Substance Abuse Counselor Requirements in Tennessee
Tennessee substance abuse counselors are regulated by the Board of Alcohol and Drug Abuse Counselors. Licensure is granted on the basis of coursework in addictions, practice under supervision, and written, oral, and jurisprudence examinations.
Select a Tennessee Alcohol and Drug Abuse Counselor topic below…
- Alcohol and Drug Abuse Counselor Education Requirements
- Supervised Practice Requirements
- Examination Requirements
- Criminal Background Check Requirement
- Reciprocity Candidates
- Application Process: Forms and Necessary Materials
- Contacts and Additional Information Sources
Licensed Alcohol and Drug Abuse Counselors must be at least 21 and hold, at minimum, high school diplomas or GEDs. Additionally, they must have 270 hours of classroom education that addresses the primary functions of the job (https://www.tn.gov/health/health-program-areas/health-professional-boards/ad-board/ad-board/educational-programs.html). The Board defines these as screening, intake, orientation, counseling, treatment planning, assessment, case management, client education, crisis management, referral, consultation with other professionals, and record keeping and reports (https://www.tn.gov/health/health-program-areas/health-professional-boards/ad-board/ad-board/statutes-and-rules.html). The candidate will document at least ten hours in each. The candidate must have six hours of ethics training; ethics coursework may be included as part of the required 270 hours. Education may take the form of formal workshops or courses offered by community colleges and other approved providers.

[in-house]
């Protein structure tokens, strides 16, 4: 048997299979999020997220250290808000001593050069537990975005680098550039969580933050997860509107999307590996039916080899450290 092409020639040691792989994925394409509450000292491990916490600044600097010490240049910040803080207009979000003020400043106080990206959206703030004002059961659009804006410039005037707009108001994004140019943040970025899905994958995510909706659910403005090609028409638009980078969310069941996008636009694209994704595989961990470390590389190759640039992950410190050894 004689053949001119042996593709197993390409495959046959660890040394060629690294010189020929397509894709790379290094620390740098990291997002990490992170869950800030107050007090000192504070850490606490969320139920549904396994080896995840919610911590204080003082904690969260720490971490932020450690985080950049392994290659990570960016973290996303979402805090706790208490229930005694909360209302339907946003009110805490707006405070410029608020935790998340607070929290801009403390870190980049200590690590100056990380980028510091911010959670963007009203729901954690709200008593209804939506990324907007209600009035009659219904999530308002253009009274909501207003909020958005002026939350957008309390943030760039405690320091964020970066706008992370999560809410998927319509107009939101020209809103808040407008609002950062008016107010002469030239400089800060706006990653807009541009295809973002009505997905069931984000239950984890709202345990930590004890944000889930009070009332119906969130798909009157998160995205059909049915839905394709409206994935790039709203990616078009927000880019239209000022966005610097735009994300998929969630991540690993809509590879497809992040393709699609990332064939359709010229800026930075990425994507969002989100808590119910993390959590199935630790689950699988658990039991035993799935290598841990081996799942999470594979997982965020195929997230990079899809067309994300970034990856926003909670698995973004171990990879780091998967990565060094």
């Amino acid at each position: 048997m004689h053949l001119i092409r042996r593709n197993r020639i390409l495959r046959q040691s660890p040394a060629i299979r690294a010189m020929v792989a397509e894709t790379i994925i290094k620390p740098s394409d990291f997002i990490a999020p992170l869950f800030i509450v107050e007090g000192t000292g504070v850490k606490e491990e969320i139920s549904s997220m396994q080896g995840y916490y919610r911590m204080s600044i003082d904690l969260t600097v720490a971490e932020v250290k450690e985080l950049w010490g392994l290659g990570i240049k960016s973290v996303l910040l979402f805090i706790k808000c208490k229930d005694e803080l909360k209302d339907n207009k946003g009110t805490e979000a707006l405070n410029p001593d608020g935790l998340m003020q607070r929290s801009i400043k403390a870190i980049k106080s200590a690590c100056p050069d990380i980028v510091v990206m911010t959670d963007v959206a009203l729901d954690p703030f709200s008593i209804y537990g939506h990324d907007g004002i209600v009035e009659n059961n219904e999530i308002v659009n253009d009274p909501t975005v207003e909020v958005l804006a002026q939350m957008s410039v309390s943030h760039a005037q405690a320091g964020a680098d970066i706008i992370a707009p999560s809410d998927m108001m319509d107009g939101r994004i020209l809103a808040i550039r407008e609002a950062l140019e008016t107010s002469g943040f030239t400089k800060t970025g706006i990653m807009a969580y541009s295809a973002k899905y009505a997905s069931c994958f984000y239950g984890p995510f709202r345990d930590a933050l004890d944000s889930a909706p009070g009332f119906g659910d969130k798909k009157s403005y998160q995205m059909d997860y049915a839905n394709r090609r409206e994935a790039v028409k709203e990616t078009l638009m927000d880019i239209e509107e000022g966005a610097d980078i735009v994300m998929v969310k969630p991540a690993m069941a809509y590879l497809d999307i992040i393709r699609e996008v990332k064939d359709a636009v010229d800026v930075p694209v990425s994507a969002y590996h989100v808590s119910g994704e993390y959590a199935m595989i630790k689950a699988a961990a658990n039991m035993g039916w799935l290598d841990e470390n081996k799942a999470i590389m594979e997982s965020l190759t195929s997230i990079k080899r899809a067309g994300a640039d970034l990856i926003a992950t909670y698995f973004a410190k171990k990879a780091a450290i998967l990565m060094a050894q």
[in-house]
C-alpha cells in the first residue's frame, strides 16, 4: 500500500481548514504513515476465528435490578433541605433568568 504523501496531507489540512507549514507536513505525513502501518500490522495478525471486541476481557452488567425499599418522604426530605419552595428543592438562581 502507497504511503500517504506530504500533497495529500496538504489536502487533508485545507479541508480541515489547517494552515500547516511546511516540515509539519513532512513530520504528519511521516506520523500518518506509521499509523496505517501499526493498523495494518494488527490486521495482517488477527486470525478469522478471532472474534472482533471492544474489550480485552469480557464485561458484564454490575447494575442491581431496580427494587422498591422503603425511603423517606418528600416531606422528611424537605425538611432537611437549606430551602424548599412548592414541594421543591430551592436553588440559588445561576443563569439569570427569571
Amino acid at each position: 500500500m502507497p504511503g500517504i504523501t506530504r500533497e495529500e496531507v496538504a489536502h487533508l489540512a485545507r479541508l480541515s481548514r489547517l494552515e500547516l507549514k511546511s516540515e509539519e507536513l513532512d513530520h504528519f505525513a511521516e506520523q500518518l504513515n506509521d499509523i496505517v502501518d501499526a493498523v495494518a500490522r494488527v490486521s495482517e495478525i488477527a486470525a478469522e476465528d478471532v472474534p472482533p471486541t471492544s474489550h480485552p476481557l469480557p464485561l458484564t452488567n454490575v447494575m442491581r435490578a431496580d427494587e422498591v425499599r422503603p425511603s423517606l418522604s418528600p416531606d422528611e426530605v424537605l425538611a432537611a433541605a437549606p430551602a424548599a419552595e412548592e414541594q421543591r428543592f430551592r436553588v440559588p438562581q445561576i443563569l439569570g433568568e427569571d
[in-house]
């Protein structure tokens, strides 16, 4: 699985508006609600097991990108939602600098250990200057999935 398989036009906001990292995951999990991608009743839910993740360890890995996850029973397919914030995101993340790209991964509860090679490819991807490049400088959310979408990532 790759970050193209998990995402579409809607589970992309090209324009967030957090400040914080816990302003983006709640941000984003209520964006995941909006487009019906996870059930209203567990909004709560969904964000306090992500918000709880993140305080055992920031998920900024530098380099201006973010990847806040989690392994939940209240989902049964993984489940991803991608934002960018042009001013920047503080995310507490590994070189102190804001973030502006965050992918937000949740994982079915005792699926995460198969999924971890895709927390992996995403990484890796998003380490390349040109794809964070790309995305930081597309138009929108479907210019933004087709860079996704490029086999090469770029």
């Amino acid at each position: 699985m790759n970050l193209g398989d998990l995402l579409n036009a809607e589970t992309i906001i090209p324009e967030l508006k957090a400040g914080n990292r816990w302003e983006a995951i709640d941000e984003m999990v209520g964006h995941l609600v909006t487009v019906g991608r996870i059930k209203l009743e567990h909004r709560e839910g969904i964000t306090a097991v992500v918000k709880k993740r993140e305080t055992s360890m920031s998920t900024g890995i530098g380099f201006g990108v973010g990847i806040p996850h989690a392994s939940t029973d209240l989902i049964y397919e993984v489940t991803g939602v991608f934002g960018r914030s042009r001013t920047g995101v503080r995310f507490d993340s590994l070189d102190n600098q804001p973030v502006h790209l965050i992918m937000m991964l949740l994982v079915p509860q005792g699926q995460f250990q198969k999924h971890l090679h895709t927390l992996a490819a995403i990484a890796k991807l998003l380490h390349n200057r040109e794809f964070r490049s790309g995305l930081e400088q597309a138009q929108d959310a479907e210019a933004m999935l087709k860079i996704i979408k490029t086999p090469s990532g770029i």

Supervised Practice Requirements
Trainees must have 6,000 hours of supervised experience (https://www.tn.gov/health/health-program-areas/health-professional-boards/ad-board/ad-board/educational-programs.html). Experience must be accrued over a period of at least three years. The clinical supervisor is to be an alcohol and drug counselor who holds a Certificate of Qualified Supervision (CQS). An internship or training program may count for up to a year of experience. Unpaid work may be credited if it is done in accordance with a job description and otherwise meets Board requirements (https://www.tn.gov/health/health-program-areas/health-professional-boards/ad-board/ad-board/statutes-and-rules.html).
Candidates take three examinations. The first one is the jurisprudence examination. This is to be submitted with the application. It is open book. Applicants must score 90% (https://www.tn.gov/health/health-program-areas/health-professional-boards/ad-board/ad-board/statutes-and-rules.html).
The written and oral examinations will not be taken until the candidate’s application file has been reviewed. The written exam is one that was developed by the Association for Addiction Professionals (NAADAC). It is currently offered in Tennessee three times a year. A candidate who fails an examination attempt will retake the test the next time it is offered. A successful candidate will be notified when the oral examination will be held. Candidates are usually given 30 days advance notice.
The oral examination includes a case presentation. The candidate will write up the case study before application and solicit a supervisor’s signature. The original and four copies will be mailed with the application materials; the candidate will need to retain a copy. Detailed instructions can be found in the application packet. The oral exam may address the NAADAC Code of Ethics, primary functions, and other issues related to practice.